Planned Spender


Defined by: A watertight budget, with saving included.
What it means for your money: You’re saving regularly but may not be taking time out to enjoy the benefits of your efforts.

If you're a planned spender, try to:

Add a line item to your budget for fun. Give yourself $25 or $50 per week or month to let your hair down.
Make saving fun. Create a vision board of your savings goals, treat yourself to something small every time you add another $500 to savings, challenge yourself to not spend any unnecessary money for a week.

Secure Saver

 

Defined by: Saving money regularly but reluctance to spend any of it.
What it means for your money: Feeling nervous about spending any of your savings could be a sign that it’s time to revisit your financial goals.  

If you're a secure saver, try to:

Set clear goals. Consider using a goal-oriented app or a savings-focused bullet journal to tie your savings goals and habits to the things you enjoy doing most.   
Create personal reminders of savings goals. For example, why not make your email password a reference to your goal? If you want to save $10,000 in your emergency fund, your password could be “Save10K.” The act of repeatedly typing your savings mantra each time you log in may give you a mental boost you need to keep saving. 

 

Before moving on, which of these types sounds like you? Identifying your spending personality and its associated pattern can help you develop positive new behaviors and habits with your money.

How to change your money habits (and make them stick)


Of course, uncovering your spending personality is the easy part. Altering its underlying habits is more involved.

“Once a behavior has become a habit,” Newcomb says, “we aren’t using our central command center anymore, but a different part of our brain. To break the habit means activating that conscious command center and violating the positive feedback-producing pattern that we’re used to.”

In other words, you have to retrain your brain to deliver the same buzz from saving that you’re used to receiving from spending. “If you want to become a better saver, you need to make saving feel great,” she adds. Find what motivates you and use that to maintain the savings momentum.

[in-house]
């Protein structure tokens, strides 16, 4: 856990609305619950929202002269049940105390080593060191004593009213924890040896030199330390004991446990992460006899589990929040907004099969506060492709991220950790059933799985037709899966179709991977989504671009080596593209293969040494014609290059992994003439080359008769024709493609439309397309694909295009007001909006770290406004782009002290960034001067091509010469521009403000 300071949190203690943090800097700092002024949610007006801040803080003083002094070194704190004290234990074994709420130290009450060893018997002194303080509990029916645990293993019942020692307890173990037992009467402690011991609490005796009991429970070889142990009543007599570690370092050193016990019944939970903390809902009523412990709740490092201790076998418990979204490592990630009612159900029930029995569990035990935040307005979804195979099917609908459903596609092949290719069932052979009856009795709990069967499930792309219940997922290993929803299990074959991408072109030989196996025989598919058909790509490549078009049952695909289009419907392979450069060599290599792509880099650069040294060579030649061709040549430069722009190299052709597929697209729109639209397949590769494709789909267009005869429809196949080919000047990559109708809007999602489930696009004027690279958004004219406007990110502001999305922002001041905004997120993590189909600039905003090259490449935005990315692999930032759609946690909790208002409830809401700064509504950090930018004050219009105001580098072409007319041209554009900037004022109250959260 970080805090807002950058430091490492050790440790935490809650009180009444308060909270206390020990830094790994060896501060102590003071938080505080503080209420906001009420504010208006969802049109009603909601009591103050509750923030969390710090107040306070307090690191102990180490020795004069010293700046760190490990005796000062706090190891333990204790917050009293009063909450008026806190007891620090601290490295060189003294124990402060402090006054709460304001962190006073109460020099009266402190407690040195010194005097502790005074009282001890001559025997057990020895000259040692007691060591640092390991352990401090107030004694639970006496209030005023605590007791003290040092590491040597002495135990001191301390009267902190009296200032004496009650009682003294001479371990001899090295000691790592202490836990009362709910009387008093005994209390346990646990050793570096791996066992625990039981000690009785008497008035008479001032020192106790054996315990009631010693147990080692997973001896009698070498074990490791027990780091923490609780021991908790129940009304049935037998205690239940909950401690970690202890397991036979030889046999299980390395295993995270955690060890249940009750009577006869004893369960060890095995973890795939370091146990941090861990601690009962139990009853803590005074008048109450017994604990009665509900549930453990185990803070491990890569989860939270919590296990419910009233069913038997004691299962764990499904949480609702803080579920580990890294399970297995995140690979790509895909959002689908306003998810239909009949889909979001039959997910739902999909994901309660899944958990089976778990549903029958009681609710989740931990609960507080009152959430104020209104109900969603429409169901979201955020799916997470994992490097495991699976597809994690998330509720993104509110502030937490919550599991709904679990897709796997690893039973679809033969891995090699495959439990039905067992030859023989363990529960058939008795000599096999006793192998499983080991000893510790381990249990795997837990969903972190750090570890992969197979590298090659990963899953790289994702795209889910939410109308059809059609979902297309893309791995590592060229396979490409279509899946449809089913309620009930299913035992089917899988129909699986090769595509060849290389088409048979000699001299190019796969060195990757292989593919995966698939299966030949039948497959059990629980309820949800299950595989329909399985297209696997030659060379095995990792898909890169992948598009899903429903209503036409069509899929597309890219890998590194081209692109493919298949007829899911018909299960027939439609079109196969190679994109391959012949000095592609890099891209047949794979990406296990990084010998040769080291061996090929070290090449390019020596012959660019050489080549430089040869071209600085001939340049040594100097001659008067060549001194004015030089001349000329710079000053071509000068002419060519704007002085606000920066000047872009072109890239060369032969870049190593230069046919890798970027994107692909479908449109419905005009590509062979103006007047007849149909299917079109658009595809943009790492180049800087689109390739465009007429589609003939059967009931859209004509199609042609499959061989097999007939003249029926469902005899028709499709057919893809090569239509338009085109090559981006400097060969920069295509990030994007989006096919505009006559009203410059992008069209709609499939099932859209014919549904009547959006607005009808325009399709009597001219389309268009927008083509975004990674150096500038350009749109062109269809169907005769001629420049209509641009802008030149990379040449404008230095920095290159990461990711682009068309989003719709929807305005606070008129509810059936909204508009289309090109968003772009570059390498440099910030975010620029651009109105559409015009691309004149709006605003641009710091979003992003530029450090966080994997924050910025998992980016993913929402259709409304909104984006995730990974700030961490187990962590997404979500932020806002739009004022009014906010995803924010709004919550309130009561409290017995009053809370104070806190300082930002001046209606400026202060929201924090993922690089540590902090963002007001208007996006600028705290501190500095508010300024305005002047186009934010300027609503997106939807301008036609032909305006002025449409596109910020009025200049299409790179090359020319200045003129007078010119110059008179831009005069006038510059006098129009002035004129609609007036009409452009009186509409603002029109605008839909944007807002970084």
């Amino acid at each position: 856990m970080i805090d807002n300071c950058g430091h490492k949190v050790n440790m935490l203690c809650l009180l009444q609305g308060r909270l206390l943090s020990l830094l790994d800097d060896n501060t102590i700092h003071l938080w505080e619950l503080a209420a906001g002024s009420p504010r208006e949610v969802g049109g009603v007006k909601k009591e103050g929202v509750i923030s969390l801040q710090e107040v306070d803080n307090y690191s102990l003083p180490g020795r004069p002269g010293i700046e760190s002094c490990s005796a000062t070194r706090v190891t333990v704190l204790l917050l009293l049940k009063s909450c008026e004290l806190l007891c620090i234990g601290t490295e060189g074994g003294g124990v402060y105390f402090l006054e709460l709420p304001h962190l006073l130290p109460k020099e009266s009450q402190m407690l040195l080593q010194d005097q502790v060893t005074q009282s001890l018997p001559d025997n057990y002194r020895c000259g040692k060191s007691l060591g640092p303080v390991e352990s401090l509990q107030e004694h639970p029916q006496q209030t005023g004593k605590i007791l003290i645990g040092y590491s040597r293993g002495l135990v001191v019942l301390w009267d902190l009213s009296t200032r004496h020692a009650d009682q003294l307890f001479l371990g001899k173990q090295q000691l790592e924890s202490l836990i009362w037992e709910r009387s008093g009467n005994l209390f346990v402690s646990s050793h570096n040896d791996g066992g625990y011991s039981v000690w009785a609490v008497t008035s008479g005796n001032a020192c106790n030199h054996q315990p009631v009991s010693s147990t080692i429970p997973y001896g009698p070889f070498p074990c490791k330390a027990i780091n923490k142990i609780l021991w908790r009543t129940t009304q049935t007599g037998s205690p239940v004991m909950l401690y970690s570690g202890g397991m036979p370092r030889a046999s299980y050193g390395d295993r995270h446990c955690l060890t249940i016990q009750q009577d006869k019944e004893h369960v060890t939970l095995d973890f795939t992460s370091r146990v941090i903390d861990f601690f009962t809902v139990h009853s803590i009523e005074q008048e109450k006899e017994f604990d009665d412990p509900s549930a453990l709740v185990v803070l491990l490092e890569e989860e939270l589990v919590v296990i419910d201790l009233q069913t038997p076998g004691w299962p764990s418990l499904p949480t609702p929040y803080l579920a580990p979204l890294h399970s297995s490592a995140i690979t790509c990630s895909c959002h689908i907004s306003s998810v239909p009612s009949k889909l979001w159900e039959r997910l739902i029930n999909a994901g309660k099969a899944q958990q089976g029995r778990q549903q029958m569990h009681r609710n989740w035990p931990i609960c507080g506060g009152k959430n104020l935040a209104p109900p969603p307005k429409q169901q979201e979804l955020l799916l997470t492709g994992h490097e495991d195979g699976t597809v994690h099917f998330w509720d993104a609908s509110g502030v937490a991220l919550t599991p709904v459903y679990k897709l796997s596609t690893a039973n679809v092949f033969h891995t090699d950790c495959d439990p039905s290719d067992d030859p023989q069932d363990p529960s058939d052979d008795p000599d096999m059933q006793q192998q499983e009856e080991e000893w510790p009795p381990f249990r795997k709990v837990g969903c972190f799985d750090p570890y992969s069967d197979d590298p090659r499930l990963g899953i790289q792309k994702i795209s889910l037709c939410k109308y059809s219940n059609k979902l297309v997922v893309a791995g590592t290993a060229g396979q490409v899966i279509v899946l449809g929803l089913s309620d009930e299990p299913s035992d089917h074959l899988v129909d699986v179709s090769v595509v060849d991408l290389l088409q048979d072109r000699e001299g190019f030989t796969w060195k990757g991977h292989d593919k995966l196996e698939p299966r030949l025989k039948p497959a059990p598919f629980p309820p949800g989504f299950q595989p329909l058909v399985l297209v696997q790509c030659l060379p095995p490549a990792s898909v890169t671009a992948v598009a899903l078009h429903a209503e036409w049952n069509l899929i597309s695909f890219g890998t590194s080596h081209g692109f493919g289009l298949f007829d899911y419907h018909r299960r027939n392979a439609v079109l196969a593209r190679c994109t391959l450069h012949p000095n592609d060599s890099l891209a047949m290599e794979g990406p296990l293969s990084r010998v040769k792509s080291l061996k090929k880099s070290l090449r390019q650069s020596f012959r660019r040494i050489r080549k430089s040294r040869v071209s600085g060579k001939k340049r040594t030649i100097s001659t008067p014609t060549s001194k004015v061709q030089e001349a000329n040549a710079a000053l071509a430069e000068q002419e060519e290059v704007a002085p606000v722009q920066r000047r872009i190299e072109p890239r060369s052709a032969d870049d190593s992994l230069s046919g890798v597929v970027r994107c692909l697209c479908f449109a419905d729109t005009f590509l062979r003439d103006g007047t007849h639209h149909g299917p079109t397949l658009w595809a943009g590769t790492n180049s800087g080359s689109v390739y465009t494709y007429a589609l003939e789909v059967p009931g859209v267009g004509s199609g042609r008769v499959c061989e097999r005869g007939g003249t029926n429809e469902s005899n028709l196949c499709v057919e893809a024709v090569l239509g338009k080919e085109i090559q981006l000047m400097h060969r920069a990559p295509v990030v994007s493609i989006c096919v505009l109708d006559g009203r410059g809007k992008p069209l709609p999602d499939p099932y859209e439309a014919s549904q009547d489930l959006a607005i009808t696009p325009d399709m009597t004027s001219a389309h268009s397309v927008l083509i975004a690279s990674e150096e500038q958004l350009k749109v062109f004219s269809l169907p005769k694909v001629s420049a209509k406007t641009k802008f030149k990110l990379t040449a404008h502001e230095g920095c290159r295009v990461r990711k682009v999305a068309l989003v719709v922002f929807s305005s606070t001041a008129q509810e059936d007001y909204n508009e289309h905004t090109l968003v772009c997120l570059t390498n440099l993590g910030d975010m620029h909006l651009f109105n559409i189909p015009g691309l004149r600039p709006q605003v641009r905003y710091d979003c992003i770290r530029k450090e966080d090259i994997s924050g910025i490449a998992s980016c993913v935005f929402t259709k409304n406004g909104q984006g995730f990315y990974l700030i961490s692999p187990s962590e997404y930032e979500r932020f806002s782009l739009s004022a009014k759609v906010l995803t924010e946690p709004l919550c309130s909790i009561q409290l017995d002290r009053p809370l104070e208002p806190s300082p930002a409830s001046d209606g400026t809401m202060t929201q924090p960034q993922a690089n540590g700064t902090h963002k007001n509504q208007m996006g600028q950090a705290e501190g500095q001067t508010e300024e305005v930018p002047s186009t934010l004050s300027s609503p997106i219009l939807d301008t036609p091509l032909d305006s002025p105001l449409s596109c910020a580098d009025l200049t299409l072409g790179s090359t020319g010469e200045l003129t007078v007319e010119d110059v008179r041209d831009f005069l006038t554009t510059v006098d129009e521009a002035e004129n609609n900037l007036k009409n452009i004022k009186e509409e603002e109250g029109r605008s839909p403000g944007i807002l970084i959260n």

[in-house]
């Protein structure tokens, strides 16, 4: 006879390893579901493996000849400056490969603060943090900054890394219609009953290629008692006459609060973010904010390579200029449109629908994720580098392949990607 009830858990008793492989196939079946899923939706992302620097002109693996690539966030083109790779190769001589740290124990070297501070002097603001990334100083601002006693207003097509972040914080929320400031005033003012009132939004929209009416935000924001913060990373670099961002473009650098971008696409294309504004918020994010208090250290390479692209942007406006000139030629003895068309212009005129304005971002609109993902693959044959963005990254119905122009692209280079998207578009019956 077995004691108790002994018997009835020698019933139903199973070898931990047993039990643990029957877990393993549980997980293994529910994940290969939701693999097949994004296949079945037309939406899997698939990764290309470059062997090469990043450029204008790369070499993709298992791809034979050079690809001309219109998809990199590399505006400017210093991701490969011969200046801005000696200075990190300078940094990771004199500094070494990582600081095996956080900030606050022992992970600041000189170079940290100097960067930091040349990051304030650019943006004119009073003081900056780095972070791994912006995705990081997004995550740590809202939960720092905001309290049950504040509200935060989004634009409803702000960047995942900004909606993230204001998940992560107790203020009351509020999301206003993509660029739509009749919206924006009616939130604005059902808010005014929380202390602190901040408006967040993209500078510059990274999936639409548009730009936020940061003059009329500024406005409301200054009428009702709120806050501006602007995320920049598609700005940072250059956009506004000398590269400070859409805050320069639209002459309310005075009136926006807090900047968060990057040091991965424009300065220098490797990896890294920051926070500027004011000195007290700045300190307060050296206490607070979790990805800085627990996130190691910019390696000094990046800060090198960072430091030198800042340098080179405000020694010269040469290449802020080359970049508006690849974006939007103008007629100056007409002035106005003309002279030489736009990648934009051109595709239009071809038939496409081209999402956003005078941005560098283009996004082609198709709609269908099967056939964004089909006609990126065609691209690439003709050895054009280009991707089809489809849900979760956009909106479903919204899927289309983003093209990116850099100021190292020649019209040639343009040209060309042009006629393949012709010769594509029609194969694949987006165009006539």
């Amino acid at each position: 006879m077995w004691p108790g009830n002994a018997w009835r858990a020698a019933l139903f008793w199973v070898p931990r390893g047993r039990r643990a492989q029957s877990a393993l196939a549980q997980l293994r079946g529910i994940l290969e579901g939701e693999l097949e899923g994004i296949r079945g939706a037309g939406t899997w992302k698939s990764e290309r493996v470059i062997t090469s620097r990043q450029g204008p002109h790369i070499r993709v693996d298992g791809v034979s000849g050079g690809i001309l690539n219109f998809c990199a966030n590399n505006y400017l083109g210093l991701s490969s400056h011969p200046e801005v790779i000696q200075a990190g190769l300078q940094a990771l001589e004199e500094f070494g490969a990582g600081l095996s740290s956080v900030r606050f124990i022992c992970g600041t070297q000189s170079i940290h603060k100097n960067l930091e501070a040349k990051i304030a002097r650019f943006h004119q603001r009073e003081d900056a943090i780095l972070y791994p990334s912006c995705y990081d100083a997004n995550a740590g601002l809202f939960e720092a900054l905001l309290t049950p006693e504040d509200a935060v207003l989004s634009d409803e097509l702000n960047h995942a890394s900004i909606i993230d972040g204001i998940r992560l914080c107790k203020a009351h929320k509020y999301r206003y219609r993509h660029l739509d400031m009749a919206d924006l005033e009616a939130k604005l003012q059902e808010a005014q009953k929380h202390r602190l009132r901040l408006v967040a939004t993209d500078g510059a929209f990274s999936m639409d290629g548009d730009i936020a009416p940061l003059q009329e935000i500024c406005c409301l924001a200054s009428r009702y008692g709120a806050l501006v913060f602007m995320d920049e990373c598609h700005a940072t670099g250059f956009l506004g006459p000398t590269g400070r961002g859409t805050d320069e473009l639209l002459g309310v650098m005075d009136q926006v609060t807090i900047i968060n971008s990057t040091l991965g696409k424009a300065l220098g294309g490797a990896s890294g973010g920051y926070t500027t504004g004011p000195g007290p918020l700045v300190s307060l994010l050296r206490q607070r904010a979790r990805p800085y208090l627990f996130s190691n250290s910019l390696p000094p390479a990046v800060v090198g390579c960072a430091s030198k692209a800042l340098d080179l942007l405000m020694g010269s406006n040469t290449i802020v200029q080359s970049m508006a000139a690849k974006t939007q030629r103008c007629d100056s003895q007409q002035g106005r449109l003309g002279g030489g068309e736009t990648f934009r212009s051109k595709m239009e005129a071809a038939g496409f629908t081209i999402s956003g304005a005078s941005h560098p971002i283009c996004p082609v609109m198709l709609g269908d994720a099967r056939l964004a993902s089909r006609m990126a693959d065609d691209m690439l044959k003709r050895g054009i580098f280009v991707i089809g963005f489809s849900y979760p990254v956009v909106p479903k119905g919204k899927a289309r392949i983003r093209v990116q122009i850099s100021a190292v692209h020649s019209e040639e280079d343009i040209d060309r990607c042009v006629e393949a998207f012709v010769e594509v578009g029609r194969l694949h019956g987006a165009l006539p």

There are five stages to forming a new habit: Pre-contemplation, where you’re not really thinking about a change yet; contemplation, when you’re aware that a change is needed; preparation, which involves setting the stage; action, which involves introducing the behaviors needed to develop a new habit; and maintenance, when the new behavior becomes normal.

To make your desired money habit stick, you need to have fully worked through those first three stages before moving on to action and maintenance. “If you don’t really wake up to the need, think about how to do it well and set your environment up to help you be successful, [then] you aren’t really going to make a lasting change,” Newcomb says.

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Uncovering your spending personality is the easy part. Altering its underlying habits is more involved.
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Picturing your savings success


Newcomb offers one last mindset-shifting tip: Visualization. “Imagine yourself crossing the finish line of your financial goal fully and in detail,” she advises. Then, picture the obstacles standing in your way and you clearing them. “Combining the obstacle with the goal helps to connect your success with overcoming it.”

You’ve got to admit — that sounds like a great scene for the next chapter of your financial story.

 

 

Rebecca Lake has never met a budgeting spreadsheet she didn't like. Her work has appeared online at U.S. News & World Report, The Balance and Investopedia. 

 

 

The content reflects the view of the author of the article and does not necessarily reflect the views of Citi or its employees, and we do not guarantee the accuracy or completeness of the information presented in the article.